• quotas of investment funds that applied more than 50 percent of their equity in the assets mentioned above.

FIAGRO is authorized to lease or transfer rural properties that it will acquire. The law also permits different categories of FIAGRO, depending on the nature of the investments.

FIAGRO quotas can be paid with goods and rights.

FIAGRO shall be managed by an institution authorized by the Comissão de Valores Mobiliários (CVM, Brazil’s Securities and Exchange Commission). This institution, exclusively, a multi-purpose bank with an investment portfolio or real estate credit portfolio, an investment bank, real estate credit company, brokerage company, securities distributor company, or other legally equivalent entities.

A fund´s equity shall be constituted by assets and goods acquired, in a fiduciary capacity, by the managing institution.

A FIAGRO that will have its quotas negotiated at a stock exchange market will observe the following regulations established by CVM:

  • FIAGROs that will invest in credit rights (FIAGRO-FIDC) – Normative Instruction CVM n° 356/2001
  • FIAGROs that will invest in real estate assets (FIAGRO-FII) – Normative Instruction CVM n° 472/2008
  • FIAGROs that will invest in corporate participation (FIAGRO-FIP) – Normative Instruction CVM n° 578/2016.

The tax regime

The tax regime for FIAGROs is highly similar to those for real estate investment funds.

Income and capital gains obtained by a FIAGRO are exempt from tax on financial operations and corporate income tax. When such earnings are distributed by a FIAGRO, however, they are subject to withholding income tax at the rate of 20 percent.

It is worth mentioning that income and capital gains obtained in fixed or variable financial investments are subject to withholding income tax, with a regressive levy of rates according to the maturity of the investment, as described in the following table:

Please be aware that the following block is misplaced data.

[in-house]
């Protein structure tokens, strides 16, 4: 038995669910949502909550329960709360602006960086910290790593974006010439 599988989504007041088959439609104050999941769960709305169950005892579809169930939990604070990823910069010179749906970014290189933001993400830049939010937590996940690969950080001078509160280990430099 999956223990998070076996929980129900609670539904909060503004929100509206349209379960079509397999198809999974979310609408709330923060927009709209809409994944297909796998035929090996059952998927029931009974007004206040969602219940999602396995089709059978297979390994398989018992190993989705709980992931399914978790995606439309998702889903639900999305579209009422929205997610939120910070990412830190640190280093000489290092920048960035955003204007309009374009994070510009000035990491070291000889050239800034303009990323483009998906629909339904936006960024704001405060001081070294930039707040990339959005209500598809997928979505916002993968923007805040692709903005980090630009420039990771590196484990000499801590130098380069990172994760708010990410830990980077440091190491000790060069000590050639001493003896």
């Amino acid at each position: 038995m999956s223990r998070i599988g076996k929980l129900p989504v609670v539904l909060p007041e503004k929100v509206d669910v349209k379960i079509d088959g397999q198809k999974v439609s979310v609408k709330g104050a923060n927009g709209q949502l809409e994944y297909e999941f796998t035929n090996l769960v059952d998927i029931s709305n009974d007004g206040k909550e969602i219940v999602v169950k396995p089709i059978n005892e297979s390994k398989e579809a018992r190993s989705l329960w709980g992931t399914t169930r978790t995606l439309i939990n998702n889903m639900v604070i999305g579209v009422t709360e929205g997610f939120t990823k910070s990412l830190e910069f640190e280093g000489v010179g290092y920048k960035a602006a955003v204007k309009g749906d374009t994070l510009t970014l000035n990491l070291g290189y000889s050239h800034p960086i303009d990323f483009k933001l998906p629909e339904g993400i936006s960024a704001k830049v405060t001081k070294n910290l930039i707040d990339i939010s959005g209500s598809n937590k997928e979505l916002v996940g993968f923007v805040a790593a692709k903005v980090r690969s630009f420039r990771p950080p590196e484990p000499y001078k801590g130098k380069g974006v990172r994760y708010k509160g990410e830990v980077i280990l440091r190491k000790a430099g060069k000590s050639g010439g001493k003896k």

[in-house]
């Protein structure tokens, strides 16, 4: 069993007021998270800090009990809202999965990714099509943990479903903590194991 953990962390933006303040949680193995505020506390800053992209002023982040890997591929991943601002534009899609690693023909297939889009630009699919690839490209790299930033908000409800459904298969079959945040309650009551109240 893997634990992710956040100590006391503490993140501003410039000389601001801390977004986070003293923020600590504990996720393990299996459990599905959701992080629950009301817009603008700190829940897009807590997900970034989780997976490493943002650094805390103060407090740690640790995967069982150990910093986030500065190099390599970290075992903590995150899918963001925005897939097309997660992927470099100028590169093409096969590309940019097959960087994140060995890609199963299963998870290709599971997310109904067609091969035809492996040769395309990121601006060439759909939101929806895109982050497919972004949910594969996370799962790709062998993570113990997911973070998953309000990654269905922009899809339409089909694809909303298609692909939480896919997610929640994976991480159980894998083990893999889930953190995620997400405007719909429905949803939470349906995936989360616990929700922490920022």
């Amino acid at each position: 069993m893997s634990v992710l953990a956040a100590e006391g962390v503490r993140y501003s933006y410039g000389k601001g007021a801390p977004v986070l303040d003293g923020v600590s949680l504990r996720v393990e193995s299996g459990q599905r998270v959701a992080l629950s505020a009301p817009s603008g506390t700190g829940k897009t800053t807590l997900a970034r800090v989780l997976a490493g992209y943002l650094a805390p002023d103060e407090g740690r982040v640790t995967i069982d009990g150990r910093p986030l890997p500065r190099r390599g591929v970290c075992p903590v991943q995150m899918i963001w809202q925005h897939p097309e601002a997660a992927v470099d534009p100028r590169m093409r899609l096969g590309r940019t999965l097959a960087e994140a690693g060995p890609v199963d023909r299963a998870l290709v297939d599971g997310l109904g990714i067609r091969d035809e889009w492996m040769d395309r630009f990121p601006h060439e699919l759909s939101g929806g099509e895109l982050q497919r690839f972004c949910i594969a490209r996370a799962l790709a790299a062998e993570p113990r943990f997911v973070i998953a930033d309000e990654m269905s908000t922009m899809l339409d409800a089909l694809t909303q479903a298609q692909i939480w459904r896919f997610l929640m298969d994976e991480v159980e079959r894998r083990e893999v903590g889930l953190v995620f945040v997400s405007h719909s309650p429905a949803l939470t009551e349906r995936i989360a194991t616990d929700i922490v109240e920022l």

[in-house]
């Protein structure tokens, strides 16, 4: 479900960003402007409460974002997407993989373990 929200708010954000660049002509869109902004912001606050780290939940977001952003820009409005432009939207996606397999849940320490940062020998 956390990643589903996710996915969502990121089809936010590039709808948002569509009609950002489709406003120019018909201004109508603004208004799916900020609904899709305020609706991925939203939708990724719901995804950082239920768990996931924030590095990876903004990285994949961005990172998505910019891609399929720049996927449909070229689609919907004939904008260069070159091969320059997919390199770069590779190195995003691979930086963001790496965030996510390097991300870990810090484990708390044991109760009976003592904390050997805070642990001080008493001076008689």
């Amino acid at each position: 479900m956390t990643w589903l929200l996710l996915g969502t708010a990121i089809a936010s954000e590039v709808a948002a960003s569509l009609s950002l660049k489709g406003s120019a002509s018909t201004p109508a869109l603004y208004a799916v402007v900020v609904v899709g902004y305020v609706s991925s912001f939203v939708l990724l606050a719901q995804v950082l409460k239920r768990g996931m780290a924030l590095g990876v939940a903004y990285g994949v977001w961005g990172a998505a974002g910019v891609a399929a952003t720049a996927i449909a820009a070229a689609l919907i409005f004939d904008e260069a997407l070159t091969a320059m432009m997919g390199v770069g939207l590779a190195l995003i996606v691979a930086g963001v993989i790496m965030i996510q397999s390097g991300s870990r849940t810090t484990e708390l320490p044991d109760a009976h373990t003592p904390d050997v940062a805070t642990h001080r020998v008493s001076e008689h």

Rate

Maturity

22.5%

Investments with a deadline up to 180 days

20%

Investments with deadline as of 181 days up to 360 days

17.5%

Investments with deadline as of 361 days up to 720 days

15%

Investments with deadline superior to 720 days

 

However, in order to preserve the rationale behind the creation of FIAGRO, withholding income tax shall not be levied over the remuneration arising from Agribusiness Certificates of Deposit, Agribusiness Warrants, Certificates of Agrobusiness Credit Rights, Agribusiness Credit Bills, Agribusiness Credit Receivable Certificates and Rural Product Notes.

There is a specific exemption of individual income tax (withheld and annual income tax return) regarding earnings distributed by a FIAGRO if its quotas are negotiated before over-the-counter markets and it is compounded by at least 50 quota holders. Nevertheless, the exemption shall not be applied regarding individual quota holders who holds more than 10 percent of a fund quota or whose quotas guarantee the equivalent of 10 percent or more of the income earned by the fund.

Capital gains derived from buyback quotas shall be subject to withholding income tax at the rate of 20 percent. Divestment of fund quotas shall be taxed as capital gains obtained in variable financial investments.

Learn more about investing in Brazil agribusiness via FIAGRO by contacting the author.

*Renato Lopes da Rocha is a Tax partner at independent Brazilian law firm Campos Mello Advogados in cooperation with DLA Piper.  Reach him at rlopes@cmalaw.com.